kern/129164: Wrong priority value for normal processes

Unga unga888 at
Fri Nov 28 04:18:41 PST 2008

--- On Fri, 11/28/08, Bruce Evans <brde at> wrote:

> From: Bruce Evans <brde at>
> Subject: Re: kern/129164: Wrong priority value for normal processes
> To: "David Xu" <davidxu at>
> Cc: "Jeff Roberson" <jroberson at>, "Unga" <unga888 at>, yanefbsd at, freebsd-bugs at, jeff at, brde at, jhb at
> Date: Friday, November 28, 2008, 6:48 PM
> On Fri, 28 Nov 2008, David Xu wrote:
> > This might be caused by following code in sched_ule.c:
> No, this is mostly user confusion -- see a previous reply.
> > static void
> > sched_priority(struct thread *td)
> > {
> >        int score;
> >        int pri;
> > 
> >        if (td->td_pri_class != PRI_TIMESHARE)
> >                return;
> >        /*
> >         * If the score is interactive we place the
> thread in the realtime
> >         * queue with a priority that is less than
> kernel and interrupt
> >         * priorities.  These threads are not subject
> to nice restrictions.
> >         *
> >         * Scores greater than this are placed on the
> normal timeshare queue
> >         * where the priority is partially decided by
> the most recent cpu
> >         * utilization and the rest is decided by nice
> value.
> >         *
> >         * The nice value of the process has a linear
> effect on the calculated
> >         * score.  Negative nice values make it easier
> for a thread to be
> >         * considered interactive.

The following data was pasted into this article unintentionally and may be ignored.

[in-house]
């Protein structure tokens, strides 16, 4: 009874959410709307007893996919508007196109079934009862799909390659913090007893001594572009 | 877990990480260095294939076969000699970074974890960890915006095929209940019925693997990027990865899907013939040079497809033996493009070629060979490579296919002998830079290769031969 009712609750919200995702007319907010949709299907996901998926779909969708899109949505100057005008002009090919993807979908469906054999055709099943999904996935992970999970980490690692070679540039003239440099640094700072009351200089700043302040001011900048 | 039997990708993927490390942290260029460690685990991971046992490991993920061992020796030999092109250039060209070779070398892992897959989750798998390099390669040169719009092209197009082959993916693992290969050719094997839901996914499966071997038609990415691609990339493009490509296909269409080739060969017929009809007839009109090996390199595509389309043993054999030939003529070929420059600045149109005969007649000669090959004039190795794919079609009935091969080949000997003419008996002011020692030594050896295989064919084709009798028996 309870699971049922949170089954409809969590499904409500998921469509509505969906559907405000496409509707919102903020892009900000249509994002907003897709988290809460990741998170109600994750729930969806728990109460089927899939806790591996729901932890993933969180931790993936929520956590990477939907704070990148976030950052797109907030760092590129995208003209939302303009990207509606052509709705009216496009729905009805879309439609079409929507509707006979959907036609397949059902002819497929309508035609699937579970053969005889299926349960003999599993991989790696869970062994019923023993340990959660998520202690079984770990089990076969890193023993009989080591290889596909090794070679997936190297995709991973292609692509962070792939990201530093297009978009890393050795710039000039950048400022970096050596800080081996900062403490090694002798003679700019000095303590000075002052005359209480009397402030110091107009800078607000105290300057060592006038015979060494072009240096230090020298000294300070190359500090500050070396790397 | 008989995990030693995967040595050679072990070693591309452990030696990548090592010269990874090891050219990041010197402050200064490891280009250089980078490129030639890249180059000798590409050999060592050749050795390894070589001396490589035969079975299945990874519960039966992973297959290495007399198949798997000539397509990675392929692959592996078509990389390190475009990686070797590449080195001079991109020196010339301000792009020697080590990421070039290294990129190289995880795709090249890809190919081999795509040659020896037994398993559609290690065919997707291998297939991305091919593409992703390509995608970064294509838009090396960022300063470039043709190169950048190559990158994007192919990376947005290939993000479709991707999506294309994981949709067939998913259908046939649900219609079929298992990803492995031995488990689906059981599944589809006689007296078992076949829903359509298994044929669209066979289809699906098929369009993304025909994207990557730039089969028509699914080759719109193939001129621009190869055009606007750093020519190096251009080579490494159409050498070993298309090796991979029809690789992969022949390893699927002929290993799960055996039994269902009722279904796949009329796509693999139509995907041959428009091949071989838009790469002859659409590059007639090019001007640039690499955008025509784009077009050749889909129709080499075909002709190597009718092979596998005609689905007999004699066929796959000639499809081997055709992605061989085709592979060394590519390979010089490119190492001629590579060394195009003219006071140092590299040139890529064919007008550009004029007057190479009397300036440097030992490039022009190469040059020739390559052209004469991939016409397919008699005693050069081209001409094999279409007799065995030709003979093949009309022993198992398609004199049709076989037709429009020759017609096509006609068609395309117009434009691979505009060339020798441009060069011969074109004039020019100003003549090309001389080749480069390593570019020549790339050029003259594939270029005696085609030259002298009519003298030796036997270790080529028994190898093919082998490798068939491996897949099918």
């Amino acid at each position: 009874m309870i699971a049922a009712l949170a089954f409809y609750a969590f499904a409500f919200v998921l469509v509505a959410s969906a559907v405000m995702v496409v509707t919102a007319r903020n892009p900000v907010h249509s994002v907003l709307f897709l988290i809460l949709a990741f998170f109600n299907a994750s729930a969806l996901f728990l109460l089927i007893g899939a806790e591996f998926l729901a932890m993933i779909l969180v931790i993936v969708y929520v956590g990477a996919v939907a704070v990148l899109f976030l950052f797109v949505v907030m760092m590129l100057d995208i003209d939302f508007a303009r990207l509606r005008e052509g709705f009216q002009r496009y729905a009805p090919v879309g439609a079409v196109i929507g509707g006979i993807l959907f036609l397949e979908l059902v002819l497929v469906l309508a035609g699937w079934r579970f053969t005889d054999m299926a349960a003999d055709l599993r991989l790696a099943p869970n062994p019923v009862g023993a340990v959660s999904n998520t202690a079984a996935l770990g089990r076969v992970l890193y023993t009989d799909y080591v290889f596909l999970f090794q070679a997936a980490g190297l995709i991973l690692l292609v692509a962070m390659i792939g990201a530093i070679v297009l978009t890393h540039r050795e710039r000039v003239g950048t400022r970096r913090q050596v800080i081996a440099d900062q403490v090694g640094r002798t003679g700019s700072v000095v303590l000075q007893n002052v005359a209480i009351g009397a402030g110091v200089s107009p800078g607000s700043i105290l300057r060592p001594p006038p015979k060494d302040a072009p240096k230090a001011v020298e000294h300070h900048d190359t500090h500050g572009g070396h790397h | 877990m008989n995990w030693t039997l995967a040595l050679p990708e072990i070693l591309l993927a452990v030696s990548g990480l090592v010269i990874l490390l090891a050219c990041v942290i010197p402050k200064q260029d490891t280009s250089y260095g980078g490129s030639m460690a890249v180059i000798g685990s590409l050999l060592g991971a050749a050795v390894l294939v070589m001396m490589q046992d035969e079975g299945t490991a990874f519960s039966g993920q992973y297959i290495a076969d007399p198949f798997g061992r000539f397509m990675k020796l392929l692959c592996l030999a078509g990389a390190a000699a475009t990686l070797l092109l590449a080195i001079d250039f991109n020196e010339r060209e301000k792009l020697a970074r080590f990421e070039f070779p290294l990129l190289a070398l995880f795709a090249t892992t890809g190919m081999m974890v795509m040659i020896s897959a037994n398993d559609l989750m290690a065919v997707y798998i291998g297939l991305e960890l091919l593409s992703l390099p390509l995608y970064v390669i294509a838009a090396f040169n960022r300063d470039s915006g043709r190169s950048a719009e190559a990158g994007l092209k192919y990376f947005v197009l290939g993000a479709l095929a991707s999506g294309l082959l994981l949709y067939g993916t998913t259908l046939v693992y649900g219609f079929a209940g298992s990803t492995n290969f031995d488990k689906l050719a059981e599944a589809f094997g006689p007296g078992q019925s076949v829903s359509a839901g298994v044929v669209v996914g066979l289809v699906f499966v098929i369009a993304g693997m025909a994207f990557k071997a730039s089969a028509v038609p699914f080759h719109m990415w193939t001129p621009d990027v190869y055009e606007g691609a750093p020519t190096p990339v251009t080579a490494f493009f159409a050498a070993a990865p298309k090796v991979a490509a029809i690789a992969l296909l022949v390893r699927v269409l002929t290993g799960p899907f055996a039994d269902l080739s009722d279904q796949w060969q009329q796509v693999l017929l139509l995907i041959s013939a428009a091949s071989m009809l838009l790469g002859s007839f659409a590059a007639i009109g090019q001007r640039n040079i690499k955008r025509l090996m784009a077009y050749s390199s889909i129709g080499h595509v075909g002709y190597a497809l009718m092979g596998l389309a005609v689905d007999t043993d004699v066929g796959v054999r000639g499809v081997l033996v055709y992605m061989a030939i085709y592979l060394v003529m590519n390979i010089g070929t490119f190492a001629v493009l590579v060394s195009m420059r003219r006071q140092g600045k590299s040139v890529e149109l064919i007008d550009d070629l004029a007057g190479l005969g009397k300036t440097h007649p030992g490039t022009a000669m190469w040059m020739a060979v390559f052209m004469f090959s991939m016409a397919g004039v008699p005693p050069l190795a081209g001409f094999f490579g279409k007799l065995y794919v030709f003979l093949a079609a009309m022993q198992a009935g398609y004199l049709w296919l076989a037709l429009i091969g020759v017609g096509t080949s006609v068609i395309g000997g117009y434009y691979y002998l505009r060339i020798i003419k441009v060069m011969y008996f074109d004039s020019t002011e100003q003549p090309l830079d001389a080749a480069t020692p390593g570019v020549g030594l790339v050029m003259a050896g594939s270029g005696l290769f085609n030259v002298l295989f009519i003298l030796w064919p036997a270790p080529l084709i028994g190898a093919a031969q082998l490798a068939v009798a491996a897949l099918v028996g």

> >         */
> >        score = imax(0, sched_interact_score(td) -
> td->td_proc->p_nice);
> >        if (score < sched_interact) {
> >                pri = PRI_MIN_REALTIME;
> >                pri += ((PRI_MAX_REALTIME -
> PRI_MIN_REALTIME) / sched_interact)
> >                    * score;
> >                KASSERT(pri >= PRI_MIN_REALTIME
> && pri <= PRI_MAX_REALTIME,
> >                    ("sched_priority: invalid
> interactive priority %d score %d",
> >                    pri, score));
> >        } else {
> > 
> > 
> > it uses PRI_MIN_REALTIME, then it calls
> sched_user_prio(td, pri) which sets td_base_user_pri and
> td_user_pri, and causes td_user_pri and td_base_user_pri to
> be out of range.
> They are out of normal range for a PRI_TIMESHARE user
> thread, but this is
> intentional -- the thread is supposed to temporarily act
> like a
> PRI_REALTIME one -- see the comment.
> No, they should be the PRI_REALTIME limits like they are.
> The user confusion is that the garbage returned by
> rtprio(RTP_LOOKUP,
> ...) for PRI_TIMESHARE processes is interpreted as a
> realtime priority.
> The garbage was originally 0, but is now supposed to be
> (for no good
> reason) the current base user priority.  In either case, it
> has very
> little to do with the realtime priority, so I call it
> garbage.  Its
> upper limit has always been out of bounds for a realtime
> priority, and
> the above code makes it go negative and thus its lower
> limit is out
> of bounds for a realtime priority too.  Since realtime
> priorities are